The sixteen-year old novice monk knelt in the dark on the cold stone floor in front of the wooden cross over his bed. He had been praying for the health of the young blacksmith's son, who had burned his hand upon his father's forge, and the old peasant woman to whom he had taken Brother Anselm's healing herbs that day. The shriveled white-haired woman had writhed in pain, wild-eyed and feverish, upon her foul-smelling pile of rags and straw. She had clutched Anthony's arm in her bony hand as he fed her a broth of willow bark. His eyes filled with tears at the thought that she would die soon, and he was helpless to prevent it. The fear and loneliness in her face still haunted him. Anthony prayed aloud, "I will take my vows tomorrow and learn everything about healing that Brother Anselm can teach me. Dear Lord, help me ease the sufferings of these poor people."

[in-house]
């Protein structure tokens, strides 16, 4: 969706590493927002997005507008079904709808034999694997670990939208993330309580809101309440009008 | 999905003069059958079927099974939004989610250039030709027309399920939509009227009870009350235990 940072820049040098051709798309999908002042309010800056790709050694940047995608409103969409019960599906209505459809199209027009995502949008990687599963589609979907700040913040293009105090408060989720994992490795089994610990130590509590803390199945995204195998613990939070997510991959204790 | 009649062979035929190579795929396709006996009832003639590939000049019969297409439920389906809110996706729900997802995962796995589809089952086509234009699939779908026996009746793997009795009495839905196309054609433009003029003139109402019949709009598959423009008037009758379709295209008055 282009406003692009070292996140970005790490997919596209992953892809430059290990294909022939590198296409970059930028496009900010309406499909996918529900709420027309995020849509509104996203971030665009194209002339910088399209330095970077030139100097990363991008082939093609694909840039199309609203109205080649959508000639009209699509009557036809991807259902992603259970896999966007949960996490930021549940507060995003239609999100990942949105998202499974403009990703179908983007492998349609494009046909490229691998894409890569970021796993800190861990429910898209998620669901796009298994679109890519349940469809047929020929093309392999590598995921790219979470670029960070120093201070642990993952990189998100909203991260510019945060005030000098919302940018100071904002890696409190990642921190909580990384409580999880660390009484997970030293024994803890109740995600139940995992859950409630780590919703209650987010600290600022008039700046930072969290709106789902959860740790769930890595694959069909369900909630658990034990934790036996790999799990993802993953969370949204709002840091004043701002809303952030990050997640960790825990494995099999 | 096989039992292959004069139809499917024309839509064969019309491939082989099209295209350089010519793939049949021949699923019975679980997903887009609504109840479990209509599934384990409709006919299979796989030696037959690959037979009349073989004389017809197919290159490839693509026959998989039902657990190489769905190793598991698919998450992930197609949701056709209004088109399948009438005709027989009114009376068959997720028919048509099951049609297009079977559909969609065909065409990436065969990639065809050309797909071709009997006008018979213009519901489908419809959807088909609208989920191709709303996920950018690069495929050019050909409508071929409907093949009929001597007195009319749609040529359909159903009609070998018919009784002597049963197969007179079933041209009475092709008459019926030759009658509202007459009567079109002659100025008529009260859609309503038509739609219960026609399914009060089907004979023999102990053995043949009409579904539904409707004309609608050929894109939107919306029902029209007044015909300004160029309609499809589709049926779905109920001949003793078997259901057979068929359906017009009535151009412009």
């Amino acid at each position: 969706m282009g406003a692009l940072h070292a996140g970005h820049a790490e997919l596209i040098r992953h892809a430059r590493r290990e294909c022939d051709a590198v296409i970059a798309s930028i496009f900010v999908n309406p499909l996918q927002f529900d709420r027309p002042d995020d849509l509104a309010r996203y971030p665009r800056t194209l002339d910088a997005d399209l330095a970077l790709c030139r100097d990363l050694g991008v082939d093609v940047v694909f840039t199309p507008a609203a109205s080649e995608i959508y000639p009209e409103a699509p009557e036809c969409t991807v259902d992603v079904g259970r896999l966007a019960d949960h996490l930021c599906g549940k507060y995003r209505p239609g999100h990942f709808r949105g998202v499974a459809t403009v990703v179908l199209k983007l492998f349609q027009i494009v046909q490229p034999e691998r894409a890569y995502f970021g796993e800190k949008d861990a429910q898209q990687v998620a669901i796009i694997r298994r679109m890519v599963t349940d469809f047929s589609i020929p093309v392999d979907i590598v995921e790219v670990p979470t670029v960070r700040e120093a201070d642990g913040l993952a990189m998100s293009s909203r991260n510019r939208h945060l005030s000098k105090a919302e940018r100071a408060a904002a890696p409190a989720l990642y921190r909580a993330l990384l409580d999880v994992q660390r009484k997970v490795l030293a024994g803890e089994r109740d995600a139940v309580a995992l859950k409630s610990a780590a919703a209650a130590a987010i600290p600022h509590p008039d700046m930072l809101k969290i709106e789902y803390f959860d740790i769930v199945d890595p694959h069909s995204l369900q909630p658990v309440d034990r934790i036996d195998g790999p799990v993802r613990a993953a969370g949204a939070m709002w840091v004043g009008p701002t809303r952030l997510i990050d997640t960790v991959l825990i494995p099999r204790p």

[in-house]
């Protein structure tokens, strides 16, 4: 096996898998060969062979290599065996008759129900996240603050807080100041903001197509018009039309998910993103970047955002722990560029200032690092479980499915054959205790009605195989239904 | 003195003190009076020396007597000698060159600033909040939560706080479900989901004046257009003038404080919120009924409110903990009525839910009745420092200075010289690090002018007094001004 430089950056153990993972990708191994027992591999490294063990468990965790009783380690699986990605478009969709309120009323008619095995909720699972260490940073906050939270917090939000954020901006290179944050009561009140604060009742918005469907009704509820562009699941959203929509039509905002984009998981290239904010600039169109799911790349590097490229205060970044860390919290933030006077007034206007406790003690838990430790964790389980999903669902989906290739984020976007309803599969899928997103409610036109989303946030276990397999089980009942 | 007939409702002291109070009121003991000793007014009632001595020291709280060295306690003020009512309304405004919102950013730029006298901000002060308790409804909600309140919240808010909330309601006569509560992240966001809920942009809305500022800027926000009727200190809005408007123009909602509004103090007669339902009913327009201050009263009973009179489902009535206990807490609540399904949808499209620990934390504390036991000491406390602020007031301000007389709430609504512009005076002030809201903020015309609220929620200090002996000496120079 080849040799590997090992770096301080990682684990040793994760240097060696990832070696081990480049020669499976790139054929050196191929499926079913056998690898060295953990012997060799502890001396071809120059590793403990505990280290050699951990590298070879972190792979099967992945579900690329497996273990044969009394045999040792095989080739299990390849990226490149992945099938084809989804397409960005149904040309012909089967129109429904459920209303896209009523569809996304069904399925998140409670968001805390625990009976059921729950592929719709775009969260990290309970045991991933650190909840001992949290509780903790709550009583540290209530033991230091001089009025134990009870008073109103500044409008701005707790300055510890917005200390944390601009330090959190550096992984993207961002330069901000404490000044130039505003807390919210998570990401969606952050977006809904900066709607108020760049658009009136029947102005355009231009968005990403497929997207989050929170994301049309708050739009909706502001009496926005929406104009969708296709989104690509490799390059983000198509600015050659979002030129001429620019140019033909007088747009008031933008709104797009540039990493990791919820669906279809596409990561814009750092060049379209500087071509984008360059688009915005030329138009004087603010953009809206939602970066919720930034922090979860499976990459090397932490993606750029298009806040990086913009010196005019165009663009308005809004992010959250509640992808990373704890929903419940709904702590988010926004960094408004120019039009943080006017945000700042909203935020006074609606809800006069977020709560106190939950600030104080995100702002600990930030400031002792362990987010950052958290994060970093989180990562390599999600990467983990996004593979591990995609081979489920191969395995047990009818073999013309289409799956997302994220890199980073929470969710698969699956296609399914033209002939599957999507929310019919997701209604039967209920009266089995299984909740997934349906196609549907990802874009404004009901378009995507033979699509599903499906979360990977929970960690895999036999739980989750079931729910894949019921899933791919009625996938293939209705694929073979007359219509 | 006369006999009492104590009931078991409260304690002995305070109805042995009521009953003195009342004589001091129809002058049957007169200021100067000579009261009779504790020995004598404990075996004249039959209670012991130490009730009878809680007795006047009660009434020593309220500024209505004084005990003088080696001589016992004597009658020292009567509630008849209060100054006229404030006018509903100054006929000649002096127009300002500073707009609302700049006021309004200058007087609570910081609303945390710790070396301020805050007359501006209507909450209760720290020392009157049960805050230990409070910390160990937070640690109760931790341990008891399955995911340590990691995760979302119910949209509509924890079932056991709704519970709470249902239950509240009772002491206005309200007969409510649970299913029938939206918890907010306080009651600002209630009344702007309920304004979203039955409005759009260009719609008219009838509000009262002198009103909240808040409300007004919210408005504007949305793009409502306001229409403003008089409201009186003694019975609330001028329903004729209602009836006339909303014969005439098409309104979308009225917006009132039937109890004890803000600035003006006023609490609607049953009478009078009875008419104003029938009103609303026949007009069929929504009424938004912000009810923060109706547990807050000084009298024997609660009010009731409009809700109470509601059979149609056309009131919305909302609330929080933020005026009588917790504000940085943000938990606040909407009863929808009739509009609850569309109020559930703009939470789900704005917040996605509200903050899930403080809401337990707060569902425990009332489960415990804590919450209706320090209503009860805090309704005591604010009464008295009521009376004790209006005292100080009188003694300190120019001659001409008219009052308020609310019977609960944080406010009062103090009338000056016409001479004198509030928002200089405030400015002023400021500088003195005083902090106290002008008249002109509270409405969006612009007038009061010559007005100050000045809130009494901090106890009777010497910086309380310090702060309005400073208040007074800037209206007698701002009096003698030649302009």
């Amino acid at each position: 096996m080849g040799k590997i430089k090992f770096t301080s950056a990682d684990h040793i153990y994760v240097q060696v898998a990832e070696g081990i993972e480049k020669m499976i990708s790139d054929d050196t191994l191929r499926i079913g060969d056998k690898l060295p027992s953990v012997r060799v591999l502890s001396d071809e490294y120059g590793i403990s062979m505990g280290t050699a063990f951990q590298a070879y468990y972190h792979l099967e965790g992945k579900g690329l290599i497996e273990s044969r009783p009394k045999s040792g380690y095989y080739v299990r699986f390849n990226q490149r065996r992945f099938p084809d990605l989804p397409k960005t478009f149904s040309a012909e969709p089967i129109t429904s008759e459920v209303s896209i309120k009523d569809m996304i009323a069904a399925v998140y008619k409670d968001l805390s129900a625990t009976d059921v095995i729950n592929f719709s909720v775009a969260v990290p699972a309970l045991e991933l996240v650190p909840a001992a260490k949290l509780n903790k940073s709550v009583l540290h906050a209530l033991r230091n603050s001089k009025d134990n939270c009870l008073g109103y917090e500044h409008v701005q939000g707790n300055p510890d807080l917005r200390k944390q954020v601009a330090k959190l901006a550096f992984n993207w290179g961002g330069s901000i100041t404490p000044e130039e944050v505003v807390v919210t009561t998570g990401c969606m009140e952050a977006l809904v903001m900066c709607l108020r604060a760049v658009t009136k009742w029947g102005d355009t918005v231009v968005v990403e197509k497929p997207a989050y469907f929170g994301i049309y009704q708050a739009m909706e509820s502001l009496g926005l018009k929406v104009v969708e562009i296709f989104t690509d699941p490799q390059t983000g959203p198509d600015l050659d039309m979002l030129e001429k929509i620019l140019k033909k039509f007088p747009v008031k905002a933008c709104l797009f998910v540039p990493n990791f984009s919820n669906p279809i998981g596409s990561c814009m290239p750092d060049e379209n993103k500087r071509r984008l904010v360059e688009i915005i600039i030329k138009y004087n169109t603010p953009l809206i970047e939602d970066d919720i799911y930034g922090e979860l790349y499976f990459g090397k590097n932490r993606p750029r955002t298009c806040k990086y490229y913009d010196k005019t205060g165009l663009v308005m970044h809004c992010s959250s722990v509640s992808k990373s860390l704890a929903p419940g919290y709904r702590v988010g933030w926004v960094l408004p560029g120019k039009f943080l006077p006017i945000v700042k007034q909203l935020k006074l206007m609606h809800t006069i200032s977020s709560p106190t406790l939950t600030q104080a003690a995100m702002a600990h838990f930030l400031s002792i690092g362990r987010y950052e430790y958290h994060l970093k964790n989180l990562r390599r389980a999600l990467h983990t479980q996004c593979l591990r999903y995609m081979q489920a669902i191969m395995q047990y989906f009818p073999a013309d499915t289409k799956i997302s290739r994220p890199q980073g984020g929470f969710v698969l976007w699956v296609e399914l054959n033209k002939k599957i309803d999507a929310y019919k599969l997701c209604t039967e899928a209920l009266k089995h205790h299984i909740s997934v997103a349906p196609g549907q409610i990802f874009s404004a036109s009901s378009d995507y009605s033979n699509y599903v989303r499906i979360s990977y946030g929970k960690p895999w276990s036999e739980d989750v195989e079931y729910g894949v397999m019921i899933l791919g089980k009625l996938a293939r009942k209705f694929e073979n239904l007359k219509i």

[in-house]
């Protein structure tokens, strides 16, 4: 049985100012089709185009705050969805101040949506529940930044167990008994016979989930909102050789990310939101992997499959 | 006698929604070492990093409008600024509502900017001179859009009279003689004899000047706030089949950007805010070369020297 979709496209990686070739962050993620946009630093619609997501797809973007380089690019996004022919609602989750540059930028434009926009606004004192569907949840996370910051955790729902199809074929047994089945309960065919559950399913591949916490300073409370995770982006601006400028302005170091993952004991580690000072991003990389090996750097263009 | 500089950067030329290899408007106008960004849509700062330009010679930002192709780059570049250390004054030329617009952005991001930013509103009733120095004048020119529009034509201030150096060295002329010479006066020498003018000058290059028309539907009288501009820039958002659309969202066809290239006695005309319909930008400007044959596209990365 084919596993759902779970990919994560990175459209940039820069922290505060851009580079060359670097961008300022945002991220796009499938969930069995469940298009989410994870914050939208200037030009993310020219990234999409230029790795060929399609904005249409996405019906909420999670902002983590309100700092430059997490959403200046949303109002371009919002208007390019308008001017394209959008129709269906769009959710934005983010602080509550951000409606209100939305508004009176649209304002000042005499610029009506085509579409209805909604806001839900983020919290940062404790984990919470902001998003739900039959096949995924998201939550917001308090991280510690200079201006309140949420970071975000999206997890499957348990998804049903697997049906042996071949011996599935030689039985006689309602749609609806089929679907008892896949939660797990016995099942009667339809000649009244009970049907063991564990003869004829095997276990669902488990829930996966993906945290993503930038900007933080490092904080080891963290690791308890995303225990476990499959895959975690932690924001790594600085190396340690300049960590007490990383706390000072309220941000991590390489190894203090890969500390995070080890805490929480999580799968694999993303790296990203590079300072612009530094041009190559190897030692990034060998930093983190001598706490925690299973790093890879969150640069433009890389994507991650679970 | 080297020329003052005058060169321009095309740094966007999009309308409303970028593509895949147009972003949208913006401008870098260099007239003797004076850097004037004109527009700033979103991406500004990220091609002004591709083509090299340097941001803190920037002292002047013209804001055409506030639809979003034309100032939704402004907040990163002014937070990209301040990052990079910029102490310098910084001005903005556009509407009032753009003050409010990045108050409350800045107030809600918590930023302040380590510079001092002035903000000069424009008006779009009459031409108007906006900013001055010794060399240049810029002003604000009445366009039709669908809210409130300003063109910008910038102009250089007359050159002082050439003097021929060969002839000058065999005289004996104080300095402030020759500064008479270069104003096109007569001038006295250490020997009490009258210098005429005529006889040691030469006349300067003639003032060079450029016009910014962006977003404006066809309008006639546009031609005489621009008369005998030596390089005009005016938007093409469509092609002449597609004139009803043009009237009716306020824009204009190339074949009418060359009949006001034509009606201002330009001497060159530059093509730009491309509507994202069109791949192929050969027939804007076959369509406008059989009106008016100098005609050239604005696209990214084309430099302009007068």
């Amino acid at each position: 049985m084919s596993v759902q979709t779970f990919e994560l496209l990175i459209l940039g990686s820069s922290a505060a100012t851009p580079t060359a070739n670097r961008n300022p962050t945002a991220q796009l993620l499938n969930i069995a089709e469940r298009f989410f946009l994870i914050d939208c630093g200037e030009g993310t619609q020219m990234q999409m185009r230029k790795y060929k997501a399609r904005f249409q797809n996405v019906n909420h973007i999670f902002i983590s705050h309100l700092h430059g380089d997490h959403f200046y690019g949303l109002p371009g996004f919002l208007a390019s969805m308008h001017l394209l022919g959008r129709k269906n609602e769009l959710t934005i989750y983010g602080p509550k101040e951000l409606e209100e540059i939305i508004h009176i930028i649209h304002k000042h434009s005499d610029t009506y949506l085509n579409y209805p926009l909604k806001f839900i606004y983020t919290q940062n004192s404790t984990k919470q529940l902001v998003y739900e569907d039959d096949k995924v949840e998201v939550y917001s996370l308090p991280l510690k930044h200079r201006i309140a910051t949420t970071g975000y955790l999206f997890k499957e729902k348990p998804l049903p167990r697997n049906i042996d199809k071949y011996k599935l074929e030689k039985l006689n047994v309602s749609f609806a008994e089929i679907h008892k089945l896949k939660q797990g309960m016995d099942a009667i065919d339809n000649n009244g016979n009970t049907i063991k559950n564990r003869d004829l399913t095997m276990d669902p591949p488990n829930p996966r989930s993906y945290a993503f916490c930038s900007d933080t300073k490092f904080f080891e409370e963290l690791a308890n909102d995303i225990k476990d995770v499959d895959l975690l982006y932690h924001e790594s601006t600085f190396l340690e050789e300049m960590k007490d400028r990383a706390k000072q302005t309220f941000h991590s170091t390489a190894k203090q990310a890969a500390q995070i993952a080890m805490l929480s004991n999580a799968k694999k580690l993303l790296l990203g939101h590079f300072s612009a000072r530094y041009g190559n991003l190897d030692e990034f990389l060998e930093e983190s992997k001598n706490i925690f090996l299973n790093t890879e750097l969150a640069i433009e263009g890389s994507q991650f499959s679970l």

He rubbed the hairless spot on the top of his head. He already felt like a monk now that Brother Thomas had tonsured his crown bald after vespers this evening in preparation for the taking of vows. The old monk had even shaved his first scraggly blond hairs that had threatened to become a beard. Anthony remembered how his light brown curls had fallen about his feet like the tattered shreds of his childhood.
Brother Thomas had asked him, "Do I see doubt in those green eyes?"